Testing the relationship between risk and population growth rates.

We used General Linear Modelling (GLM) to investigate the relationship between pan-European population trends and pan-European risk score, with separate models for unscaled, quantitatively- and qualitatively-scaled risk. To account for variability in the precision of species' population estimates, models were weighted according to the standard error of the population growth rate estimates. The calculation of total risk assumes that each source of risk has equal weighting in terms of its impact on population growth. This has proven to be a reasonable assumption for farmland biodiversity [20], [22], but we tested whether this also holds for forest systems by decomposing risk in a series of alternative, more complex models that allowed the weighting of different sources of risk to vary. Total risk was decomposed in four ways: by diet and nesting; season; separate forest changes (as in Table 1); and by forest type. Note that these additional models are simply more complex formulations of the model where risk is incorporated in its aggregated form; they do not contain additional independent data, merely the same data partitioned in different ways. In addition, we explored the effects of including migration strategy (resident, short-distance or long-distance) as a categorical predictor in each model. These more complex alternatives were compared to the most parsimonious, total risk model using corrected Akaike's Information Criterion (AICc), with those with AICc values >2 points lower identified as receiving substantially more support, those with AICc values within ±2 having similar support and those with AICc value >2 points higher receiving less support [26]. AICc values for equivalent model structures were also compared across the three scaling mechanisms to assess the relative merits of each approach.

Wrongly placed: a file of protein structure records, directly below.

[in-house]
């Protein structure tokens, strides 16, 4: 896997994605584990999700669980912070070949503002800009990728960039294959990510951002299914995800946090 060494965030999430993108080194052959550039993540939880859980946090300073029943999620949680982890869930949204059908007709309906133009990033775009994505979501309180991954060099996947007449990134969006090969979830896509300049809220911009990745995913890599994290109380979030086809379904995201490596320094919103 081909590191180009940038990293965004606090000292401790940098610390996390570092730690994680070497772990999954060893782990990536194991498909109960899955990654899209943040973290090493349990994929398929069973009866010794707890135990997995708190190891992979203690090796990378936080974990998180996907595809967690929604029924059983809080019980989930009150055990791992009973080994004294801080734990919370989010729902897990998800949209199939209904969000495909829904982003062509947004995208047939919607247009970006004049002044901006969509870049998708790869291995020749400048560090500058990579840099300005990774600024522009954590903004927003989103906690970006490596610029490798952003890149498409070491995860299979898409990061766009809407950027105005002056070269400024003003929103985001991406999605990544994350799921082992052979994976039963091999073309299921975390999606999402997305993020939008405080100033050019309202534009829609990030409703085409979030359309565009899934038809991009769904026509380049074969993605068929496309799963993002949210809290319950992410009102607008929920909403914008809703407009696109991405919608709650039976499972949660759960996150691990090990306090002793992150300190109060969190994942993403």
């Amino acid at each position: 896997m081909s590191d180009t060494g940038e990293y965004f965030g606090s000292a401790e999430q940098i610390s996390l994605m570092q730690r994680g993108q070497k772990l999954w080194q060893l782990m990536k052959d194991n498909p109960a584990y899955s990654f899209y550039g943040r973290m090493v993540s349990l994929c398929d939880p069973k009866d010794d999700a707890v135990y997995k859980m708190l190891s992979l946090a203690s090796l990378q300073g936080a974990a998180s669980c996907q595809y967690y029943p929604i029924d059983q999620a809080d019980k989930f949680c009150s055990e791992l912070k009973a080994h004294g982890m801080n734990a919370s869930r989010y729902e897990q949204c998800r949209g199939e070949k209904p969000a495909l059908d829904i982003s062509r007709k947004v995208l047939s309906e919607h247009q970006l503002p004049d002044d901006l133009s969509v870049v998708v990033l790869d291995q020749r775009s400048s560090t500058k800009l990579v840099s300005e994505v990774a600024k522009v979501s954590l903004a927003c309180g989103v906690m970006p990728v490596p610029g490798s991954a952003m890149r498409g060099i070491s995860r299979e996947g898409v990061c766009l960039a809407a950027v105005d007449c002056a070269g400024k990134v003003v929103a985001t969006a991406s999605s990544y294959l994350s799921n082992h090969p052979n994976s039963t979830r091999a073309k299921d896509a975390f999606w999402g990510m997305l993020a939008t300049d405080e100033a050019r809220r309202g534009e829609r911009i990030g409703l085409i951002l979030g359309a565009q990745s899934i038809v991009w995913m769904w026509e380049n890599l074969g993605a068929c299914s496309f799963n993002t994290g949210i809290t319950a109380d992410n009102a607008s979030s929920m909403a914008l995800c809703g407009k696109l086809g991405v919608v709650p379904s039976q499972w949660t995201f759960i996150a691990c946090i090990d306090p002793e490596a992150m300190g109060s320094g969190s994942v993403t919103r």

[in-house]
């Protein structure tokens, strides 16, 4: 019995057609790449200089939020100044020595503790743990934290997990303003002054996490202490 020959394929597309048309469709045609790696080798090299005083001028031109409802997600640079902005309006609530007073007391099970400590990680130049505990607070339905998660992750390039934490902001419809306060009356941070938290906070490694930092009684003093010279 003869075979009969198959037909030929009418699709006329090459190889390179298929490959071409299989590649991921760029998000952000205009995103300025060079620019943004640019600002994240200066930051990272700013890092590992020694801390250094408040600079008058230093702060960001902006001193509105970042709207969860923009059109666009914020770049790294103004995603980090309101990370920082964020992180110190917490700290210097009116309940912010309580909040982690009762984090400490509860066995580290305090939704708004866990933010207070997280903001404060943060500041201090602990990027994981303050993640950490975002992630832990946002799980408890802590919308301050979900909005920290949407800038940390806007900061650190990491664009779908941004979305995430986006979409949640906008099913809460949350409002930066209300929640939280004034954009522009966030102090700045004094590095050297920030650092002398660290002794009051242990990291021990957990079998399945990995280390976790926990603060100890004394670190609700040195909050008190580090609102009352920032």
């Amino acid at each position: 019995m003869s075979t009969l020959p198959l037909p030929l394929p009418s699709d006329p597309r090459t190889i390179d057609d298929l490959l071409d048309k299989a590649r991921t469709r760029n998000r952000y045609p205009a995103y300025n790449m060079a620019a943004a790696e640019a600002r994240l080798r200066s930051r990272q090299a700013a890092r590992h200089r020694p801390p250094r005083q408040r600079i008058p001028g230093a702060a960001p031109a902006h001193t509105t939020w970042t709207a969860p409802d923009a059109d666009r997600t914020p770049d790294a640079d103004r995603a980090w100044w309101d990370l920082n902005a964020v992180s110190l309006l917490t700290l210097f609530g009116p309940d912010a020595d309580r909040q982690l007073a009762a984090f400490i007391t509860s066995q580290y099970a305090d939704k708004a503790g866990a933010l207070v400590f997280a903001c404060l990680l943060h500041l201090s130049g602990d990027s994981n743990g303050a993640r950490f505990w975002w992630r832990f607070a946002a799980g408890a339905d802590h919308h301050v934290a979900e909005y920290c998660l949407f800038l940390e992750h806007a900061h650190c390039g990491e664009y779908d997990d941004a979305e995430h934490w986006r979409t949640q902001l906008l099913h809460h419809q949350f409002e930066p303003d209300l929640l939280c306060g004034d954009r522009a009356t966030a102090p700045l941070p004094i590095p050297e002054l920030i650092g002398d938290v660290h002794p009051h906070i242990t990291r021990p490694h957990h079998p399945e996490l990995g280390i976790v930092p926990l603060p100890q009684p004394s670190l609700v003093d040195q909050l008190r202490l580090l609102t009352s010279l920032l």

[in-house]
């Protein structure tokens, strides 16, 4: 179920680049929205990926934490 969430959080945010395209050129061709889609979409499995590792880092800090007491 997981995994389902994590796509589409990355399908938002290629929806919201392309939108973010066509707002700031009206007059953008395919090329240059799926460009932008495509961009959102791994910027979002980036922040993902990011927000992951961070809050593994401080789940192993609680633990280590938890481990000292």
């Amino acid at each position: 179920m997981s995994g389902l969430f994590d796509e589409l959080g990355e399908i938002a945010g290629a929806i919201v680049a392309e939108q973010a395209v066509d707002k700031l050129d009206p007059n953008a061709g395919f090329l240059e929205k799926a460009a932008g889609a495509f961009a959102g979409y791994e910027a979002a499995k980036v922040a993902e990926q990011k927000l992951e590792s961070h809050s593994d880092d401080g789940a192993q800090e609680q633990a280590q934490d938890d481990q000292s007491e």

Validation of the risk assessment

Risk scores derived from assessing the environmental effect of changes to forest habitats across Europe were significantly related to annual population growth rates of forest bird species between 1980 and 2009. When no scaling mechanism was applied, higher risk scores were associated with species with more negative population growth rates and therefore experiencing population declines (Fig 1; F1,48 = 6.68, P = 0.01), but only when we controlled for migration strategy (P<0.001). There was, however, no significant interaction between risk score and migration strategy (P = 0.83). Risk scores calculated with the quantitative scaling mechanism were not significantly associated with population growth rates, but those calculated with the qualitative scaling mechanism were (F1,48 = 0.16, P = 0.69 and F1,48 = 5.84, P = 0.02 respectively).

Figure 1. The relationship between risk score (with no scaling mechanism) and annual population growth rate of 52 forest bird species.